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State v. Jones

Court of Appeals of Ohio, Ninth District, Summit

June 28, 2019

STATE OF OHIO Appellee
v.
TYLER JONES Appellant

          APPEAL FROM JUDGMENT ENTERED IN THE COURT OF COMMON PLEAS COUNTY OF SUMMIT, OHIO CASE Nos. CR-2018-02-0454-B CR-2018-05-1517

          ALAN M. MEDVICK, Attorney at Law, for Appellant.

          SHERRI BEVAN WALSH, Prosecuting Attorney, and HEAVEN DIMARTINO, Assistant Prosecuting Attorney, for Appellee.

          DECISION AND JOURNAL ENTRY

          JENNIFER HENSAL JUDGE.

         {¶1} Tyler Jones appeals his sentence from the Summit County Court of Common Pleas. This Court affirms.

         I.

         {¶2} This is a consolidated appeal of two criminal cases involving Mr. Jones. In those cases, Mr. Jones pleaded guilty to aggravated robbery with a firearm specification, felonious assault with a firearm specification, and theft. The trial court accepted Mr. Jones's plea and the matter proceeded to sentencing. After a hearing, the trial court sentenced Mr. Jones to the following terms of incarceration: 11 years for aggravated robbery, eight years for felonious assault, three years for each firearm specification, and 18 months for theft. The trial court ordered all but the theft sentence to be served consecutively, for a total of 25 years of incarceration. Mr. Jones now appeals his sentence, raising one assignment of error for our review.

         II.

         ASSIGNMENT OF ERROR

         THE TRIAL COURT ERRED BY SENTENCING MR. JONES TO A MAXIMUM TERM OF IMPRISONMENT WHEN THE FINDINGS OF THE COURT DID NOT SUPPORT SUCH A SENTENCE.

         {¶3} In his sole assignment of error, Mr. Jones asserts that the trial court erred by imposing a maximum sentence for aggravated robbery and felonious assault, and by ordering those sentences to run consecutively. In reviewing a felony sentence, "[t]he appellate court's standard for review is not whether the sentencing court abused its discretion." R.C. 2953.08(G)(2). "[A]n appellate court may vacate or modify a felony sentence on appeal only if it determines by clear and convincing evidence" that: (1) "the record does not support the trial court's findings under relevant statutes[, ]" or (2) "the sentence is otherwise contrary to law." State v. Marcum, 146 Ohio St.3d 516, 2016-Ohio-1002, ¶ 1. Clear and convincing evidence is that "which will produce in the mind of the trier of facts a firm belief or conviction as to the facts sought to be established." Cross v. Ledford, 161 Ohio St. 469 (1954), paragraph three of the syllabus.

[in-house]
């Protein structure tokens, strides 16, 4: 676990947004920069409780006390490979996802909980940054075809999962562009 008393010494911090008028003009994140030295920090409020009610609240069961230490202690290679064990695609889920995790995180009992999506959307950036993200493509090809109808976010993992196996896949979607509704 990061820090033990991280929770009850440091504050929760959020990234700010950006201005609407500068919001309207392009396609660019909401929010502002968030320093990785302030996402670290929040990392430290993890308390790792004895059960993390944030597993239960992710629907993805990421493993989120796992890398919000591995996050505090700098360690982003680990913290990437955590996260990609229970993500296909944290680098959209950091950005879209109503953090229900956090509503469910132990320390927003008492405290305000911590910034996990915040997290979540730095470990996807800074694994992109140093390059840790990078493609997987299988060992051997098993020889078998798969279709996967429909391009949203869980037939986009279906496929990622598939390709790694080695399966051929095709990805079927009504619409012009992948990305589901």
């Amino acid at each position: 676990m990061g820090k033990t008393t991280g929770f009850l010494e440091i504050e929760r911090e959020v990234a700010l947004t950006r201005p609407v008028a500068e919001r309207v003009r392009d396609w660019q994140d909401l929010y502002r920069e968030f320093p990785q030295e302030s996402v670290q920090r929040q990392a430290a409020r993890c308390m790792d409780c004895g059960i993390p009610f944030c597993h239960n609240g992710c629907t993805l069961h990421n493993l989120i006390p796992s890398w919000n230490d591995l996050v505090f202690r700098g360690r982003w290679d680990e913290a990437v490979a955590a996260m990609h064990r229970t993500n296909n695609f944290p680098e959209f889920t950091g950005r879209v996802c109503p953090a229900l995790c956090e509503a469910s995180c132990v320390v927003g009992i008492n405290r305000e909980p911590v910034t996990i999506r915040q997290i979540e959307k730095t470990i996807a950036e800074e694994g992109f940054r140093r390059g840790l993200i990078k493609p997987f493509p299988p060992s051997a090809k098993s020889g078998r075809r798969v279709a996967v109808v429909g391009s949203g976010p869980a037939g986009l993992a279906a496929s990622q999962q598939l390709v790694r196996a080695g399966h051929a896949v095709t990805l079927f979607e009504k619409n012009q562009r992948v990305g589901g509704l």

{¶4} Section 2929.14(C)(4) provides that, "[i]f multiple prison terms are imposed on an offender for convictions of multiple offenses," the sentencing court may require the offender to serve the terms consecutively "if the court finds that the consecutive service is necessary to protect the public from future crime or to punish the offender and that consecutive sentences are not disproportionate to the seriousness of the offender's conduct and to the danger the offender poses to the public[.]" The court must also find "any" of the following:

(a) The offender committed one or more of the multiple offenses while the offender was awaiting trial or sentencing, was under a sanction imposed pursuant to section 2929.16, 2929.17, or 2929.18 of the Revised Code, or was under postrelease control for a prior offense.
(b) At least two of the multiple offenses were committed as part of one or more courses of conduct, and the harm caused by two or more of the multiple offenses so committed was so great or unusual that no single prison term for any of the offenses committed as part of any of the courses of conduct ...

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